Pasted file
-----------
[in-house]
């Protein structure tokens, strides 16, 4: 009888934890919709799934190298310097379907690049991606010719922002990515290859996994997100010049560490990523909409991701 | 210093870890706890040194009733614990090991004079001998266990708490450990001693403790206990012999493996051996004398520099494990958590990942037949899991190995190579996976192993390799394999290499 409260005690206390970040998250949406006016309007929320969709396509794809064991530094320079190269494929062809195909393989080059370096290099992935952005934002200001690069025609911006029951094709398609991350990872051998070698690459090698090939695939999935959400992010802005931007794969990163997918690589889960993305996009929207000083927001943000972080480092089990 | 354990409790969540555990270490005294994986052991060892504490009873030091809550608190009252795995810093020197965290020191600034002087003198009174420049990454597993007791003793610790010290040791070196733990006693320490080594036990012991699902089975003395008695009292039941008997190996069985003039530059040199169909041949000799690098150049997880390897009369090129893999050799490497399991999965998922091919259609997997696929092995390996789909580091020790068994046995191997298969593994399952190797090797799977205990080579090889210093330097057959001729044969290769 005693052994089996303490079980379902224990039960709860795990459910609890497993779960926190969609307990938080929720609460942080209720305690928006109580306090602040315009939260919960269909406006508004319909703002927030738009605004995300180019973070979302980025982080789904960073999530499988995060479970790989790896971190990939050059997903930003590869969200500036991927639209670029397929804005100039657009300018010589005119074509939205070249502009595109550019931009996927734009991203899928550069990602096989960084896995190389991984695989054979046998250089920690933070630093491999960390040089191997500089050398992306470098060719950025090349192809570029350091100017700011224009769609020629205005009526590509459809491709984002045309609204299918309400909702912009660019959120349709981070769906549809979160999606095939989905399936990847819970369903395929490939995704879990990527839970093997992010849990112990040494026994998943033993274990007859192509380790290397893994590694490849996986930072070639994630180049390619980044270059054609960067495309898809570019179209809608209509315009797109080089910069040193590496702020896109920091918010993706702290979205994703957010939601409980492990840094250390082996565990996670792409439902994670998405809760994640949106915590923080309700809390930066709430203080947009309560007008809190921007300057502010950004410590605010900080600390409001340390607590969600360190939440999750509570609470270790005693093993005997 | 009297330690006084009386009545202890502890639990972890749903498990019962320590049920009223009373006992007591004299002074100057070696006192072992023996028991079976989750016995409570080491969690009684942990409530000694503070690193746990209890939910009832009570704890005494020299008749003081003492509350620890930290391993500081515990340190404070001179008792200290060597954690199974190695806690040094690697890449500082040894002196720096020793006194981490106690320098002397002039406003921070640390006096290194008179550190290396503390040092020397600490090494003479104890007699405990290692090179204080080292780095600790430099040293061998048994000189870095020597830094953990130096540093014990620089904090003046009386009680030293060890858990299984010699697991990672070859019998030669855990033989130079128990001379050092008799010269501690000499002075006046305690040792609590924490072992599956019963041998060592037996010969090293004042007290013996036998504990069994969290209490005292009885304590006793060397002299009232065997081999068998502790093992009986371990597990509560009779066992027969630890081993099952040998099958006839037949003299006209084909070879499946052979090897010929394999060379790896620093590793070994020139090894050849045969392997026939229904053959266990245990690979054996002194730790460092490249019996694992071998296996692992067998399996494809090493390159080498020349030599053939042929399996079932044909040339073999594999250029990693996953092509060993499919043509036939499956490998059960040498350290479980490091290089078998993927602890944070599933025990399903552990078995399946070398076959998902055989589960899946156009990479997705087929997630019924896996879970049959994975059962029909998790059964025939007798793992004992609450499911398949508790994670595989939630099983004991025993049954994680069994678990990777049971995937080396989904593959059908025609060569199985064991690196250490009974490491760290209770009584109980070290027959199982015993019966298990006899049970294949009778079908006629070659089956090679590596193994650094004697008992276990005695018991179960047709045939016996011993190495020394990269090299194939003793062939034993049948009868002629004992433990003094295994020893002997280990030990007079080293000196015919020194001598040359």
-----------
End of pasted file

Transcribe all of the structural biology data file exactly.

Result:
[in-house]
């Protein structure tokens, strides 16, 4: 009888934890919709799934190298310097379907690049991606010719922002990515290859996994997100010049560490990523909409991701 | 210093870890706890040194009733614990090991004079001998266990708490450990001693403790206990012999493996051996004398520099494990958590990942037949899991190995190579996976192993390799394999290499 409260005690206390970040998250949406006016309007929320969709396509794809064991530094320079190269494929062809195909393989080059370096290099992935952005934002200001690069025609911006029951094709398609991350990872051998070698690459090698090939695939999935959400992010802005931007794969990163997918690589889960993305996009929207000083927001943000972080480092089990 | 354990409790969540555990270490005294994986052991060892504490009873030091809550608190009252795995810093020197965290020191600034002087003198009174420049990454597993007791003793610790010290040791070196733990006693320490080594036990012991699902089975003395008695009292039941008997190996069985003039530059040199169909041949000799690098150049997880390897009369090129893999050799490497399991999965998922091919259609997997696929092995390996789909580091020790068994046995191997298969593994399952190797090797799977205990080579090889210093330097057959001729044969290769 005693052994089996303490079980379902224990039960709860795990459910609890497993779960926190969609307990938080929720609460942080209720305690928006109580306090602040315009939260919960269909406006508004319909703002927030738009605004995300180019973070979302980025982080789904960073999530499988995060479970790989790896971190990939050059997903930003590869969200500036991927639209670029397929804005100039657009300018010589005119074509939205070249502009595109550019931009996927734009991203899928550069990602096989960084896995190389991984695989054979046998250089920690933070630093491999960390040089191997500089050398992306470098060719950025090349192809570029350091100017700011224009769609020629205005009526590509459809491709984002045309609204299918309400909702912009660019959120349709981070769906549809979160999606095939989905399936990847819970369903395929490939995704879990990527839970093997992010849990112990040494026994998943033993274990007859192509380790290397893994590694490849996986930072070639994630180049390619980044270059054609960067495309898809570019179209809608209509315009797109080089910069040193590496702020896109920091918010993706702290979205994703957010939601409980492990840094250390082996565990996670792409439902994670998405809760994640949106915590923080309700809390930066709430203080947009309560007008809190921007300057502010950004410590605010900080600390409001340390607590969600360190939440999750509570609470270790005693093993005997 | 009297330690006084009386009545202890502890639990972890749903498990019962320590049920009223009373006992007591004299002074100057070696006192072992023996028991079976989750016995409570080491969690009684942990409530000694503070690193746990209890939910009832009570704890005494020299008749003081003492509350620890930290391993500081515990340190404070001179008792200290060597954690199974190695806690040094690697890449500082040894002196720096020793006194981490106690320098002397002039406003921070640390006096290194008179550190290396503390040092020397600490090494003479104890007699405990290692090179204080080292780095600790430099040293061998048994000189870095020597830094953990130096540093014990620089904090003046009386009680030293060890858990299984010699697991990672070859019998030669855990033989130079128990001379050092008799010269501690000499002075006046305690040792609590924490072992599956019963041998060592037996010969090293004042007290013996036998504990069994969290209490005292009885304590006793060397002299009232065997081999068998502790093992009986371990597990509560009779066992027969630890081993099952040998099958006839037949003299006209084909070879499946052979090897010929394999060379790896620093590793070994020139090894050849045969392997026939229904053959266990245990690979054996002194730790460092490249019996694992071998296996692992067998399996494809090493390159080498020349030599053939042929399996079932044909040339073999594999250029990693996953092509060993499919043509036939499956490998059960040498350290479980490091290089078998993927602890944070599933025990399903552990078995399946070398076959998902055989589960899946156009990479997705087929997630019924896996879970049959994975059962029909998790059964025939007798793992004992609450499911398949508790994670595989939630099983004991025993049954994680069994678990990777049971995937080396989904593959059908025609060569199985064991690196250490009974490491760290209770009584109980070290027959199982015993019966298990006899049970294949009778079908006629070659089956090679590596193994650094004697008992276990005695018991179960047709045939016996011993190495020394990269090299194939003793062939034993049948009868002629004992433990003094295994020893002997280990030990007079080293000196015919020194001598040359």